Tuesday, 4 October 2016

Top Ten Tuesday: My picks for 'Favourite Villains'.


I actually did this topic a fair while back, close to the beginning of my blogging journey in fact in a REWIND freebie! My choices back then were from a lot of my older, pre-blog reads so it will be interesting to try and pick ten new ones now that I have almost three years of reading to choose from! I much prefer to read about villains than heroes in a lot of cases because I usually find them the most interesting.

1) Lucia from the 'Waterfire Saga' by Jennifer Donnelly.

The third book of this series was a fairly recent read of mine, but after a pretty good build-up in Books 1 & 2, the third book really added a lot of depth to Lucia's character and villainy. She isn't just a vain, spoilt, selfish person. She has a tough past coupled with a touch of insanity that's making her desperate to get what she wants.




2) The Darkling from 'The Grisha Trilogy' by Leigh Bardugo.

I can imagine this one' going to be on a few lists. The Darkling is such a good villain and one of the things I really loved about book one and even two (despite his very small presence there). I haven't read the last book in the series but I really look forward to seeing what Bardugo does with his character in the end! He's seductive, creepy and generally everything I love about a villain, complete with complicated backstory. 


3) President Snow from 'The Hunger Games Trilogy' by Suzanne Collins.

Who doesn't hate President Snow? I saw Donald Sutherland's fantastic depiction of him in the movies before I read the books, but I found him to be the same in both: cold, calculating and eerily reminiscent of powerful men that rule today. I love his little motifs and the way that he inspires both fear, and then forces bravery into those that oppose him. 



4) Cersei Lannister from  'A Song Of Ice & Fire' Series by George R.R. Martin.

Okay, I'm guilty when I say I'm referring to the TV show as well as the books with this one, but oh my goodness, is Cersei Lannister not an obvious choice. Her descent into madness and villainy is slow, but terrifying. Sure, Littlefinger's influence, the White Walker's power and the Mountain's barbaric violence are also horrible but there's something about the way Cersei does things that just puts her at the top of the list for me. She's ambitious, she's making the most of her position as a woman, and she'll stop at nothing to get what she wants.

5) Queen Levana from 'The Lunar Chronicles' by Marissa Meyer.

She's similar to Cersei in a way, but I love this character for a totally different reason. She represents the classic Fairy Tale style of evil. Obsessed with appearances and desperate to be loved, even if it's in the wrong way, Meyer did such a good job with er and really impressed me by managing to add more depth in every book. Her cohorts were impressive in their own way too but Levana was definitely the star of the show.

6) The Other Mother from 'Coraline' by Neil Gaiman.

There's no getting around it. This woman is terrifying. If she can even be called a woman, and not some sort of witch or demon! Her villainous traits include: stealing children, removing their eyes and sewing buttons there instead and kidnapping parents. Not to mention, she hates cats. Honestly, she's the worst, and it's so creepy watching her build this perfect yet sinister world for her victims to enjoy.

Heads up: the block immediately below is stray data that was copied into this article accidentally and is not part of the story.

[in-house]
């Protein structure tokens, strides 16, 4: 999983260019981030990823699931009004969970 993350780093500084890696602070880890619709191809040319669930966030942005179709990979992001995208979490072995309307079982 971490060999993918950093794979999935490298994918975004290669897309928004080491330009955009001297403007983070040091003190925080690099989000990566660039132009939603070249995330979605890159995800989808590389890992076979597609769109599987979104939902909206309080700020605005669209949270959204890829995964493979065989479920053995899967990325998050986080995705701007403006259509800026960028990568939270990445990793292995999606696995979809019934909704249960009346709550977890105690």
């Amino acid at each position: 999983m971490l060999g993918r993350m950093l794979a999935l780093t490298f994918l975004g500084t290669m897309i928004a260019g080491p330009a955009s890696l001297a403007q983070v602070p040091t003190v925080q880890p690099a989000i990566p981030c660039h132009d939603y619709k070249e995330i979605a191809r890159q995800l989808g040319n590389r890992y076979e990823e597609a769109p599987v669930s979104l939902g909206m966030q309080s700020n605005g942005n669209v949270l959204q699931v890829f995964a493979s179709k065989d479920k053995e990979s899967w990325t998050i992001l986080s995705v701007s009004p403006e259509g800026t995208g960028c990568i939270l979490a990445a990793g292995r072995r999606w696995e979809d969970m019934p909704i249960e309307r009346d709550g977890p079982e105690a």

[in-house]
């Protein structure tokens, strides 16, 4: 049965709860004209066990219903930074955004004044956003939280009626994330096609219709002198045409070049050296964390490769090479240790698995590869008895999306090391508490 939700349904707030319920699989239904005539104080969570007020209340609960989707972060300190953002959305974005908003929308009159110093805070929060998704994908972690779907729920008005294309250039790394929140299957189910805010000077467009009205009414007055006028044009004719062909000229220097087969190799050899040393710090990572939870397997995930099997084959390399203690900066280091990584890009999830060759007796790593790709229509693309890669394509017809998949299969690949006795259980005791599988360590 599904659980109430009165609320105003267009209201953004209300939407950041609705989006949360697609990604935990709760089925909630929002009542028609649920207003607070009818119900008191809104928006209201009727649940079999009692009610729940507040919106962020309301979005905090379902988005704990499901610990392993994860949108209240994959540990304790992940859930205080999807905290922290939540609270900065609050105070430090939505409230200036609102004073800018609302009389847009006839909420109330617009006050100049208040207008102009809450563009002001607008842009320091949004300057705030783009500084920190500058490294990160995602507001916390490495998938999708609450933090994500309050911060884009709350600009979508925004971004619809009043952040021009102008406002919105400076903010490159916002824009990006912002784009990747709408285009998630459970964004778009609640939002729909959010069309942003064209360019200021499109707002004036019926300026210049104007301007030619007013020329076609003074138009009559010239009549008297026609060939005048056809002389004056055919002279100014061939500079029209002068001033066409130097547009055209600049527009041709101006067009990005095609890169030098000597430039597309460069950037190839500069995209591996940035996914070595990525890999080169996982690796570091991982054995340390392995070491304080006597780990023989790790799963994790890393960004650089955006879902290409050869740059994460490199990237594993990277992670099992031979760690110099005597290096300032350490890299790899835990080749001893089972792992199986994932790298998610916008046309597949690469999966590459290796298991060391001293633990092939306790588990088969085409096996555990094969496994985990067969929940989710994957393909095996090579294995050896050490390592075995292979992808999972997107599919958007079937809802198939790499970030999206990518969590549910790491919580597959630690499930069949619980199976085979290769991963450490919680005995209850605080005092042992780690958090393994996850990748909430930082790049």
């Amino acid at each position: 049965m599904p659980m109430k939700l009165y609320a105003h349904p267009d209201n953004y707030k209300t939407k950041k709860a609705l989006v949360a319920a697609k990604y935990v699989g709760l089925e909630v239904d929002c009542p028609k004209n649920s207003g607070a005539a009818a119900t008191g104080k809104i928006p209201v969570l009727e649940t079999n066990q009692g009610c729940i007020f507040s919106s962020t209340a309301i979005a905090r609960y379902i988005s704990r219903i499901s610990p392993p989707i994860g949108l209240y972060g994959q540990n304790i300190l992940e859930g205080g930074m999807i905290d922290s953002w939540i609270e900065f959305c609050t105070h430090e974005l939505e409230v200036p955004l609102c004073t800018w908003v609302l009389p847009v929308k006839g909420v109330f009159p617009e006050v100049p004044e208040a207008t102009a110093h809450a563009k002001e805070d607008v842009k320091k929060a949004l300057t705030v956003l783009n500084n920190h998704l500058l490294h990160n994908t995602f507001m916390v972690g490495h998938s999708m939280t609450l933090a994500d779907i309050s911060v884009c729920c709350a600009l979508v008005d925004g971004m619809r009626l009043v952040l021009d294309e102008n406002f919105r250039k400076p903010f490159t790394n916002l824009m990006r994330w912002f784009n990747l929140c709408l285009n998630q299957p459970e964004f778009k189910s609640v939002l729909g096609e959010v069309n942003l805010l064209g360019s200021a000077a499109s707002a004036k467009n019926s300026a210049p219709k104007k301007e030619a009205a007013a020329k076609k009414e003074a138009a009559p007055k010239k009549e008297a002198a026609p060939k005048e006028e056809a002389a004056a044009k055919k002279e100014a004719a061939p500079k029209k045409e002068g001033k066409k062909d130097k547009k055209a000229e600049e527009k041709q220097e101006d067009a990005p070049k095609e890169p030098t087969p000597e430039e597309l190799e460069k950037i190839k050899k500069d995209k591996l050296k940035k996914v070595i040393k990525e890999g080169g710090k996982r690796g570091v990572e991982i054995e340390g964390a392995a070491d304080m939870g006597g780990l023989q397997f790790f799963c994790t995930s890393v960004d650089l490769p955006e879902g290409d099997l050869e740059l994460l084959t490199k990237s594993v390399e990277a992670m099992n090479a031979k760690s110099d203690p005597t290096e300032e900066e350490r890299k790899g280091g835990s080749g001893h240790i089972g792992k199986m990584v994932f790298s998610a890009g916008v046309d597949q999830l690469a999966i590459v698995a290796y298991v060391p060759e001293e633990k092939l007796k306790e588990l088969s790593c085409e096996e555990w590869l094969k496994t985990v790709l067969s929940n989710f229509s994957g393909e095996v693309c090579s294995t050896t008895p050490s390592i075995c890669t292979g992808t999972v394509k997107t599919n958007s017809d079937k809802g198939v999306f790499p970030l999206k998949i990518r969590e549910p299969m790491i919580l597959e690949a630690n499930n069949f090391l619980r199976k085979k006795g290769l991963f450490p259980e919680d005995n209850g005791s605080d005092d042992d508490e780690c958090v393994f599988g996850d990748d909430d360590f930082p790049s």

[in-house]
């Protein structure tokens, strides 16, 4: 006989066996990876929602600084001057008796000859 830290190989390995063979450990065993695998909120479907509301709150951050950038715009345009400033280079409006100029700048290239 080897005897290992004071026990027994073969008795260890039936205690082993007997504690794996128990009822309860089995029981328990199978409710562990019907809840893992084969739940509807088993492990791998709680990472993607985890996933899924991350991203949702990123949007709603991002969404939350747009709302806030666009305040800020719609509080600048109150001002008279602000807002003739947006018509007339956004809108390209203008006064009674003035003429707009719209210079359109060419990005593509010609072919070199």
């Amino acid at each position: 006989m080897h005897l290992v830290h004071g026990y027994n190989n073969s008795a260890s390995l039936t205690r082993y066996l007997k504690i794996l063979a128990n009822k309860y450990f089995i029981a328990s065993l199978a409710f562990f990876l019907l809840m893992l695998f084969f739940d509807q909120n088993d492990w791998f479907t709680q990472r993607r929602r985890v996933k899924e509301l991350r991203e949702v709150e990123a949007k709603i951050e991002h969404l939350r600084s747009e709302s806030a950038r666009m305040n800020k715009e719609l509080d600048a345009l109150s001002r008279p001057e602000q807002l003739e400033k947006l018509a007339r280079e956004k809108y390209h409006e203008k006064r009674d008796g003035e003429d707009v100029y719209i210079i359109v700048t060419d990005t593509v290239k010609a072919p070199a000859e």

7) Nurse Ratched from 'One Flew Over The Cuckoo's Nest' by Ken Kesey.

Another terrifying woman, but for a totally different reason. This book is really good for it's depiction of the 1960s and their views on mental health. It contains a great array of characters, is told from the viewpoint of a guy who pretends to be deaf and dumb, and most of all has the perfect villain who is literally the Dolores Umbridge (another great villain included on the last list) of the medical world. She's cold but sincere, and offers the promise of freedom and care when really she likes nothing more than to control and manipulate the patients in her care.

8) Selena Leonelli from 'Bitter Greens' by Kate Forsyth.

I've read and watched a fair few adaptations of Rapunzel but never has the villainous witch been quite so ruthless. Selena is not afraid of performing dark magic to get her way. She kidnaps children to remain young and as they die she makes a wig out of there hair. She bites peoples thumbs off. She is as horrid as they come, and yet has such an interesting and terrifying backstory that it's easy to see how things progressed to such a stage. That plot twist at the end is absolutely fantastic too and this book is firm favourite of mine thanks to this character.

9) George Harvey from 'The Lovely Bones' by Alice Sebold.

'The Lovely Bones' is not your usual murder mystery because it's told from the eyes of the dead little girl who fell victim to George Harvey, a middle aged oddball who we know is the perpetrator from the beginning. Sometimes chapters are even told from his POV. In his own way, his ability to get himself out of trouble is actually terrifying and while he gets his just desserts in the end, his presence in the book still chills me to the bone.

10) The Driver from 'More Than This' by Patrick Ness.

While not exactly the 'villain' and more a caretaker programmed to do a job, this mysterious person in a black helmet and suit is absolutely terrifying. Whenever he turns up in the book he is almost a personification of fear itself. He drops in at the worst time, is relentless in his pursuit and is also extremely dangerous. Honestly, I thought he deserved a spot despite not having a complex personality of back-story just for the fear factor he creates!